“By acting a certain way while dreaming, one can cause psychosomatic changes in one’s being…”
~ Carlos Castaneda, The Art of Dreaming
I first read The Art of Dreaming years ago.
I was amazed to learn that I had effortlessly been lucid dreaming for many years, so much so that I thought the lucid dream experiences I was having were normal experiences that everyone had every night. It started as foreseeing crime events, or dreaming of a person and later on ending up meeting that person in waking life; then, I read about the Four Gates of Dreaming as described in The Art of Dreaming. The first gate is very simple: “Stabilization of the dreaming body—arrived at when one perceives one’s hands in a dream.”
In lucid dreaming, Toltec shamanism guides us to train ourselves to become aware that we are dreaming by looking at our hands. As soon as we are capable of looking at our hands in the dream state, often we will instantly become aware that we are in a dream. Those who develop this skill are eventually also able to control the course of the dream, or at very least, wake oneself up out of a dream that isn’t going in a nice direction.
After years of practicing this technique—sometimes successfully—I would be able to see my hands and guide myself into very mystical realms. Other times, to no avail, the chitta vrittas (the modifications of the mind stuff; mental chatter), like a hurricane, would sweep me into complex, inescapable realms that are surely real…until I wake up of course.
Just look at your hands when you’re dreaming. Simple, right?
The idea is that if we become aware of our hands in our dream, we step out of the dream and witness it happening from a very powerful awareness, like watching a movie. To me, this idea is strikingly similar to what the ancient yogis asked us to do with realizing that everything around us is maya, or illusion. We are all viewing life through our own lens. It is through awareness of this that we can step out of the maya that binds us to one set reality and begin to understand that our reality is a direct reflection of what is going on within us. Along with this, one begins to realize how moldable reality is, and consciously co-creates reality through intention followed through with right action.
“If you can have control over the thought forms and change them as you want, you are not bound by the outside world. There’s nothing wrong with the world. You can make it a heaven or a hell according to your approach. That is why the entire Yoga is based on chitta vritti nirodhah (“The restraint of the modifications of the mind stuff is Yoga.” Sutra 2:1). If you control your mind, you have controlled everything. Then there is nothing in this world to bind you.”
~ Sri Swami Satchidananda, The Yoga Sutras of Patanjali
I have realized that looking at my hands in dreaming and calling awareness to witnessing the dream movie play out is very applicable in waking life as well. Pause, look at your hands, and become aware.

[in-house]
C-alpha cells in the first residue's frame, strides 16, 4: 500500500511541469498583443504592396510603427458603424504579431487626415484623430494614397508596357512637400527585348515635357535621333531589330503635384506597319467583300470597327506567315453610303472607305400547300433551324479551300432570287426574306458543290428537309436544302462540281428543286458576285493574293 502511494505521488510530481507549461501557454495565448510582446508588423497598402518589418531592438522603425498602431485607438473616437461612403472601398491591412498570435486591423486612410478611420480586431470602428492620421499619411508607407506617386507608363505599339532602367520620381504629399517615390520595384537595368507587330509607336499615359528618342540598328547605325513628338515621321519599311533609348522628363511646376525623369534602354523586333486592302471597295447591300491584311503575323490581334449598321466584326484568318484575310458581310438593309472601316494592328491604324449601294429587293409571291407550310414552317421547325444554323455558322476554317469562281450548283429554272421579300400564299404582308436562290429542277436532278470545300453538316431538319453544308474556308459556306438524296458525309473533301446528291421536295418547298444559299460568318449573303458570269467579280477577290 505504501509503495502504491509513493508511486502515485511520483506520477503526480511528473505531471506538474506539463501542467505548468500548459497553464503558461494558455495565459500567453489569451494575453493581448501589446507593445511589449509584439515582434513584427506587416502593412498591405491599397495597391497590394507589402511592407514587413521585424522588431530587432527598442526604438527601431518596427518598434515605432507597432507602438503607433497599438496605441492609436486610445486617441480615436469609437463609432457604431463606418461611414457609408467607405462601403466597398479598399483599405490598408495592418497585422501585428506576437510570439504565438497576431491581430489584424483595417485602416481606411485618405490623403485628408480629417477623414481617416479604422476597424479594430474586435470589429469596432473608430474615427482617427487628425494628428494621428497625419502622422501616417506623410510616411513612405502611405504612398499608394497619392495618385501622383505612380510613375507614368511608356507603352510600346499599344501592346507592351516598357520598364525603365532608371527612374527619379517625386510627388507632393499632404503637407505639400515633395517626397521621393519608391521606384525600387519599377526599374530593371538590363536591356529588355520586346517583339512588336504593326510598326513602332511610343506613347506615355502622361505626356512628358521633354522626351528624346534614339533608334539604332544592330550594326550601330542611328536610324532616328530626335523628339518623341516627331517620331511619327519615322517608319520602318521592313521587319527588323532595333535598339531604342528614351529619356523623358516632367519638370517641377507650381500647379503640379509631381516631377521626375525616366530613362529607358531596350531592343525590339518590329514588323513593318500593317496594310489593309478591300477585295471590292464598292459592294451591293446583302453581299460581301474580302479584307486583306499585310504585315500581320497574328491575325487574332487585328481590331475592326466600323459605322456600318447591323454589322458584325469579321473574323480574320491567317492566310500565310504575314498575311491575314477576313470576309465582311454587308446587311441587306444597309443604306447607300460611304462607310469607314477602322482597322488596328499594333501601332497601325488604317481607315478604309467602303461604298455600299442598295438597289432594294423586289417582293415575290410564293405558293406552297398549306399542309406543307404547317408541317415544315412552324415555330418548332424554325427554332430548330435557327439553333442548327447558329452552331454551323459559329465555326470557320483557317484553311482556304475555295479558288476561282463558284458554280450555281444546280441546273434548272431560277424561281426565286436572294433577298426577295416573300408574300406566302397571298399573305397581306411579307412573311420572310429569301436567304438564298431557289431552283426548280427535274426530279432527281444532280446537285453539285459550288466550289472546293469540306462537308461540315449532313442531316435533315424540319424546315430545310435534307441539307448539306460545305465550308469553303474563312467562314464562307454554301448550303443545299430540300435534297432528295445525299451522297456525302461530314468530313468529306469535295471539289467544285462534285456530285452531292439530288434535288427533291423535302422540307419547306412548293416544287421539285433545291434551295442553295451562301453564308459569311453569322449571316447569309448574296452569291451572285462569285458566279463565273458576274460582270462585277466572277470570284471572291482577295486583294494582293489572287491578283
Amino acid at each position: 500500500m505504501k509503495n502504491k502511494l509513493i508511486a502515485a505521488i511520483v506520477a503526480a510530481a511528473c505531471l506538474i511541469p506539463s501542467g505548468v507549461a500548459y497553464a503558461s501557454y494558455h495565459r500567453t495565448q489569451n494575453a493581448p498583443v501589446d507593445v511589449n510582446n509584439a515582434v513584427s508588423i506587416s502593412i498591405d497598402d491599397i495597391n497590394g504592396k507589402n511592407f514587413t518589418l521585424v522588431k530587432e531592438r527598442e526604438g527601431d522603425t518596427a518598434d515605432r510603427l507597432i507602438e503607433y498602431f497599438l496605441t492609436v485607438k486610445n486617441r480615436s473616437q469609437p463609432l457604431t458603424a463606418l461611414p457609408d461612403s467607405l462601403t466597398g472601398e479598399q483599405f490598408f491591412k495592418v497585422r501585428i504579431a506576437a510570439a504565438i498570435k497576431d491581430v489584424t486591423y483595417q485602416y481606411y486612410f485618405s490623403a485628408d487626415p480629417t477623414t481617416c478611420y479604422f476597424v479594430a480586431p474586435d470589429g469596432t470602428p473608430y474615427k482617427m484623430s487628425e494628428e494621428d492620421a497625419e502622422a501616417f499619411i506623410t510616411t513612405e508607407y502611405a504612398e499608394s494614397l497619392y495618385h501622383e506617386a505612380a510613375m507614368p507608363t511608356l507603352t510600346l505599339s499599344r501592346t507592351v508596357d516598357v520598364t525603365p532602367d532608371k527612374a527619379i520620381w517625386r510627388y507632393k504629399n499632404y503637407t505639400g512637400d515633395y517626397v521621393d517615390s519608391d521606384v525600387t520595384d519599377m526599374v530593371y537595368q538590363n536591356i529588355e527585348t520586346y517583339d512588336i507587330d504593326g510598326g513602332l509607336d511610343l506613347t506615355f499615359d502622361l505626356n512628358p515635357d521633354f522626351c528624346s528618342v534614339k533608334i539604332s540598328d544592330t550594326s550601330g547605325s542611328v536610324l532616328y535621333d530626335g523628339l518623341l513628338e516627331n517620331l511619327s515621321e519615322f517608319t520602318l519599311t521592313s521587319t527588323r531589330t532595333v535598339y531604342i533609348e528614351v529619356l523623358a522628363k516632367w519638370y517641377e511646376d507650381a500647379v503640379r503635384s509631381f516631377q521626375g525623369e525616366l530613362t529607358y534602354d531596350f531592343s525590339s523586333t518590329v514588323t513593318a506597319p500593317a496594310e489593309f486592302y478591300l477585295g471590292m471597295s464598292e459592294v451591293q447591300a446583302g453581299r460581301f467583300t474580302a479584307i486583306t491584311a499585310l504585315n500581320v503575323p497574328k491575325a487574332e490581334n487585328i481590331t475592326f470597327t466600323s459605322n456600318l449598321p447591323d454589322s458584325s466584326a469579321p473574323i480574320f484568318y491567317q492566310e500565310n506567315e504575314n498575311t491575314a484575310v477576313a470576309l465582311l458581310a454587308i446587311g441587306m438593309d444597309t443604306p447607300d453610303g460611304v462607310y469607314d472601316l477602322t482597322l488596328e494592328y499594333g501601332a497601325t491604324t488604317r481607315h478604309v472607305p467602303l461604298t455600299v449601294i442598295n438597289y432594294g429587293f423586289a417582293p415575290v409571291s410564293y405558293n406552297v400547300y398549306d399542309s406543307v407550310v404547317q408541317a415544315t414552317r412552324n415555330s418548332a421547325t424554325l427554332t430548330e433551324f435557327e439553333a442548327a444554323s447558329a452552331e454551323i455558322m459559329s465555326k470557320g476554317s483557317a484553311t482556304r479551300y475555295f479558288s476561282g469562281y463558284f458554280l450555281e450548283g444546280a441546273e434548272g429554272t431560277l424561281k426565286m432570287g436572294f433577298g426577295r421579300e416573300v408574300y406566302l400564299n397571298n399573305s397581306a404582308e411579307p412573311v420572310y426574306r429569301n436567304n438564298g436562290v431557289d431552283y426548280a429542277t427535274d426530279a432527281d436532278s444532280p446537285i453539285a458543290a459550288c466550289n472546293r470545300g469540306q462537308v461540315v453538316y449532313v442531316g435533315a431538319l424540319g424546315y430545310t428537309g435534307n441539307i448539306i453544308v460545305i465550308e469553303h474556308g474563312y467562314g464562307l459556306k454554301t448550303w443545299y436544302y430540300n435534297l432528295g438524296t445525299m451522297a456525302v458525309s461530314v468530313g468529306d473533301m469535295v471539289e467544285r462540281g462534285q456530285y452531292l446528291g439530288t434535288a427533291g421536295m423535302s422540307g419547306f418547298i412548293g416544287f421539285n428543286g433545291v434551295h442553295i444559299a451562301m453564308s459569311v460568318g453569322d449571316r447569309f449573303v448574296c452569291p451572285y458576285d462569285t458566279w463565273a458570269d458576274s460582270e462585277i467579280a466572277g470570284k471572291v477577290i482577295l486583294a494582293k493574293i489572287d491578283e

You are the eternal witness.
Everything that spins around you is the maya—the dream stuff—of real life.
Imagine if we all took a moment (or several) each day, to pause; to wake up from the dream; to look at our hands; to realize this divine place within that is eternally witnessing, still, in Nature. When we step into that place of stillness, it becomes more effortless to honestly examine our actions, words and thoughts, as well as our relationships with ourselves and others. By shedding the light of awareness on our conscious or unconscious intentions, allowing ourselves to pause and “look at our hands” (this practice works literally or figuratively), breathe, and become aware, we will more effortlessly obtain clarity in the direction our life is headed.
Be fully aware that what you think is what you live. Be willing to call yourself to awareness and examine these patterns. What needs to be released? Lean deeper into it; examine it like a lover. Nourish it. Eventually, with the light of awareness, it will dissipate until it is so far from you that not one thought arises about it again. The result is a subtle (or not so subtle sometimes!) shift in reality as we know it.
A dear friend of mine says, “Every disappointment is a blessing.” It’s up to us to create alchemy with our life circumstances. The more aware we are of ourselves and our conditioning, the more we can step out of the movie and infuse our lives with intention towards manifesting what nourishes us.
Here’s an affirmation: “I willingly and lovingly create my reality.”
Kristen Coyle is a yogini at heart. 10 years into her yoga practice, she feels as if she has just scratched the surface of this incredible path. She is an E-RYT 500, Licensed Massage Therapist and Reiki Practitioner. She is deeply inspired by Yogi Sri Dharma Mittra and travels to study with him whenever possible. When she is not on the mat, you can catch her at the local hot spring, travelling to some exotic island (she currently lives in St. Lucia), or cooking gourmet vegan food for her loved ones. It is her highest honor to be able to share these teachings and this is a path she is dedicated to for a lifetime.
“Inhale like it is the first breath you have ever taken, and exhale as if it is the last breath you will ever take.” Infinite Gratitude! You can contact Kristen via e-mail or facebook.
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Ed: K. Macku/Kate Bartolotta